KU is a major research university with global reach.
The University of Kansas encourages faculty, staff, and students to travel internationally on behalf of their position, and their research and educational goals. KU has many helpful resources to facilitate this travel. The Office of Global Risk & Security (GRS) helps to provide safety and security related assistance to reduce and/or mitigate risks to the traveler.
Most travel conducted is incident-free, however, due to increased violence, crime, and government regulatory requirements, KU must make travelers aware of various risks that may impact them personally and KU.
International Engagement FAQ
All foreign travel involves risk. GRS works with individuals and departments to identify risk and provides countermeasures that can reduce that risk. International Affairs (KU Lawrence) and the International Programs Office (KUMC) can further assist you with submitting appropriate paperwork for U.S. Department of State high-risk countries.
“High-risk” locations are countries assessed by the U.S. Department of State as Level 3: Reconsider Travel or Level 4: Do Not Travel and/or by the Centers for Disease Control and Prevention as Warning Level 3: Avoid Non-Essential Travel, please see KUIA’s Travel to High-Risk Locations for more information and guidance.
KU follows recommendations by the U.S. State Department and the CDC. The State Department links can be found on their travel site, here. The CDC advisories can be found on their travel site, here. Additional safety and security information will be provided to you after you register your travel. You may also reach out to GRS (email@example.com) to create a traveler security assessment.
Leaving your laptop and electronic devices behind that are not needed is an easy way to reduce and eliminate some risks. However, these devices are sometimes needed for successfully completing your goals and objectives for the trip. If a laptop is needed, it is recommended to borrow a temporary laptop that contains no information outside of the information needed for travel. If unable to do so, you should limit the amount of information on your laptop – this includes research, student records, personal health information (PHI), personal identifiable information (PII), and any sensitive or proprietary data.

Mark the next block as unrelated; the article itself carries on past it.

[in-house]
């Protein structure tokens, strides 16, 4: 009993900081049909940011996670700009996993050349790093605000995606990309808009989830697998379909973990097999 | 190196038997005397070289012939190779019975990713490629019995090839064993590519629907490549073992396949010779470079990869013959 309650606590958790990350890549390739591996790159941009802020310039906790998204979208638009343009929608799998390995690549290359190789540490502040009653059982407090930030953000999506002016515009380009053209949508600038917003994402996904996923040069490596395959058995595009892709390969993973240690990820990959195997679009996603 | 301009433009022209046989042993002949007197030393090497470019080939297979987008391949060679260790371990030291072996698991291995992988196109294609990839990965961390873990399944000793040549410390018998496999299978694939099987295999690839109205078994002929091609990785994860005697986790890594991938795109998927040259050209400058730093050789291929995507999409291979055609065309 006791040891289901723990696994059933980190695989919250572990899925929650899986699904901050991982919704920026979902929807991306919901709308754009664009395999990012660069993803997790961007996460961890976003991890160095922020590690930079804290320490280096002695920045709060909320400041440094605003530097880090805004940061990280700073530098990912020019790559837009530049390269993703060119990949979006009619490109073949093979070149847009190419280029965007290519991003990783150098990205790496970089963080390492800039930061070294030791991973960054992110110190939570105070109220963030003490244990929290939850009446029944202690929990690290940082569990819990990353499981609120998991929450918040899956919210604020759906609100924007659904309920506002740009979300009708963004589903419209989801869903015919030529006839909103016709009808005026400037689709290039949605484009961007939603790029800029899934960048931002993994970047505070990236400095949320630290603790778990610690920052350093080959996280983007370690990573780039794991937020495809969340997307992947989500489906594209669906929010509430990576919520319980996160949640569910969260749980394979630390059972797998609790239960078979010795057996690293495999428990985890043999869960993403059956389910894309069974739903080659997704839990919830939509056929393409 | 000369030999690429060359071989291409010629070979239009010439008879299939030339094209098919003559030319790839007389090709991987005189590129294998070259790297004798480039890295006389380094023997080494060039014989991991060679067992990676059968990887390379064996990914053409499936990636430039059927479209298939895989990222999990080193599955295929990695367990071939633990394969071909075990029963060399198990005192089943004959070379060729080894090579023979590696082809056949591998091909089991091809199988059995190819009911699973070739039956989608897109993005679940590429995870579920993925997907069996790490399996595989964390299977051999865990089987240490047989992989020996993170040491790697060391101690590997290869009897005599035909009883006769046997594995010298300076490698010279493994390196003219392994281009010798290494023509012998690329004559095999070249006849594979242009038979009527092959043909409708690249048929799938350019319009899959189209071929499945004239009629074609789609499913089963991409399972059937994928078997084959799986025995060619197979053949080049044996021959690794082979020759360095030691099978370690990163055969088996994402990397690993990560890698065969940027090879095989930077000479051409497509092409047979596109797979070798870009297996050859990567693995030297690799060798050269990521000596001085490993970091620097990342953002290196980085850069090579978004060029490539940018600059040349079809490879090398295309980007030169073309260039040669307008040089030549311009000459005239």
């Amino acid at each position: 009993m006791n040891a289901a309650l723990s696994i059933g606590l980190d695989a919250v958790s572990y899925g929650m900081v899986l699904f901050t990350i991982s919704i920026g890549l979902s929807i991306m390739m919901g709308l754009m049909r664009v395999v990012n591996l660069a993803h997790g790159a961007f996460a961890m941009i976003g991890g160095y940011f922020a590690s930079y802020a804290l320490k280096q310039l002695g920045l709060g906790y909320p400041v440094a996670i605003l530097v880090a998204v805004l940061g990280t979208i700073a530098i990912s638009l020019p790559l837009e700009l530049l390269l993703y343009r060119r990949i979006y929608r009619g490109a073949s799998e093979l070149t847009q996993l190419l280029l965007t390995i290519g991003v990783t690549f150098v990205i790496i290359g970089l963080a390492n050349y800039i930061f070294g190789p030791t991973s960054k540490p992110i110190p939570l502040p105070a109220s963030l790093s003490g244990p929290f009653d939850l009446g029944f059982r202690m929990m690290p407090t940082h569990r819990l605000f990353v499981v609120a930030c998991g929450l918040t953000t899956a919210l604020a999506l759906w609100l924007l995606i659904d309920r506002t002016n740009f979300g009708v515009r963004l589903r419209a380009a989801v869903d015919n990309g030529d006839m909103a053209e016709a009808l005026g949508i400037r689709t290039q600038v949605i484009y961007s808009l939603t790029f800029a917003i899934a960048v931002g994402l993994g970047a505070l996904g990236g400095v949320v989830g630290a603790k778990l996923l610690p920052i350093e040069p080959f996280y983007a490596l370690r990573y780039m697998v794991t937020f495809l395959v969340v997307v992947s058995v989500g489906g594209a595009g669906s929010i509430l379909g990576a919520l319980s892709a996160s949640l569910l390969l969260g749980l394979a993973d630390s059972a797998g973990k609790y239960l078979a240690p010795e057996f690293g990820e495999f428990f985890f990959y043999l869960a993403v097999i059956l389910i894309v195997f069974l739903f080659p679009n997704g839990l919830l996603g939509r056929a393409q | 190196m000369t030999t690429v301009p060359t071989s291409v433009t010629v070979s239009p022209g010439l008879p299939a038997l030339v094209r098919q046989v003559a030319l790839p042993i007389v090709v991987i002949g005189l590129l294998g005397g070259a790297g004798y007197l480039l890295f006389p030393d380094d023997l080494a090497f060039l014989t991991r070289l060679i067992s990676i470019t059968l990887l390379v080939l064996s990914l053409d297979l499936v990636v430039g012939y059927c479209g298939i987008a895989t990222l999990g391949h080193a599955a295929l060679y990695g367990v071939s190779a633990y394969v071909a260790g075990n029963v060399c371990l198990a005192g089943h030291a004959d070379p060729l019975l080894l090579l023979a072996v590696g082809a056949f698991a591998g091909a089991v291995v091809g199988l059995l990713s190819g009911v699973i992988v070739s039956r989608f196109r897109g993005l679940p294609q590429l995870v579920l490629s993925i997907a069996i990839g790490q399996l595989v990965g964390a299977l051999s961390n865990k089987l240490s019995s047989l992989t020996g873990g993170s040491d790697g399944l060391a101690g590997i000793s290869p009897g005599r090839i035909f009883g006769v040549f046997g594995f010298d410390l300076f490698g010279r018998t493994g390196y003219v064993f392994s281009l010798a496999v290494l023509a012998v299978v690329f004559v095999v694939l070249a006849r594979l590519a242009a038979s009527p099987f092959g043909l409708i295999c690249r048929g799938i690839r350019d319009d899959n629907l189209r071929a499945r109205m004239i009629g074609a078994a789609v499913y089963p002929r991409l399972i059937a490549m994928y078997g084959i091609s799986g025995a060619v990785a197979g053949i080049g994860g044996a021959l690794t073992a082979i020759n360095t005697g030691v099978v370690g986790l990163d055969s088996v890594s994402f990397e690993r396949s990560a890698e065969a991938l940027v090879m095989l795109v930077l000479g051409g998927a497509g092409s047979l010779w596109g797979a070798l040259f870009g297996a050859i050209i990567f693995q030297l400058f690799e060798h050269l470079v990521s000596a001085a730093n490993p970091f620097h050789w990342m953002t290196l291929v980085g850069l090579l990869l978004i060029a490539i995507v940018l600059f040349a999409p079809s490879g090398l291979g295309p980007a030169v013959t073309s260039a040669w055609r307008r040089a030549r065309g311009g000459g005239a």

If you have export controlled data on your laptop (i.e. proprietary data which is not the result of fundamental research), this would require a license, depending on its EAR or ITAR classification. In addition, the U.S. Government’s OFAC restrictions prohibit the export by any means of any article (including laptops or handheld electronic devices) to Cuba, Iran, Syria or Sudan without specific license authorization.
Additionally, you should check to ensure there are no restrictions with encrypting your device before you travel because some nations do not allow such devices and is a violation of their laws. If it is lawful to bring encrypted devices, you should encrypt it and any associated media.
If in doubt, do not hesitate to reach out to GRS or IT Security.
GRS reviews travel as a service to identify individuals risks to violating export and sanction laws, and more importantly the safety of our employees and students. Individuals are subject to U.S. export and sanctions laws regardless of if you are in the United States or abroad.
Export controls are U.S. laws and regulations that regulate and restrict the release of critical technologies, information, and services to foreign nationals, within and outside of the United States, and foreign countries. U.S. export controls exist to protect the national security and foreign policy interests of the United States. Faculty, staff and students may intersect with federal regulations that impose access, dissemination or participation restrictions on the transfer of items and information regulated for reasons of national security, foreign policy, anti-terrorism or non-proliferation.
Yes. International travel by employees or students is still subject to export control regulations. When traveling, be aware that taking information, technology, equipment or laptops out of the country because they may require an export license.
If you are traveling to a sanctioned or embargoed country to conduct university activities, or you are taking any of the following: encrypted software, export controlled items/information, unpublished research data or data not in the public domain – you must ensure you discuss your activities in advance of travel with the KU Export Compliance Officer or another GRS employee. Depending on the type of activity, it may be prohibited, or require licenses be obtained before being allowable.
A Foreign National is any person who is NOT:
- A U.S. citizen
- Permanent resident alien (Green Card Holders)
- Temporary resident under amnesty provisions
The following are considered foreign nationals or foreign persons:
- Foreign corporation, business association, partnership entity or group not incorporated in the U.S.
- Person in the U.S. in non-immigrant status (such as international students or F1 visas, visiting scholars or any person in the U.S. on a visa to include employees on J1 or H1B visas.)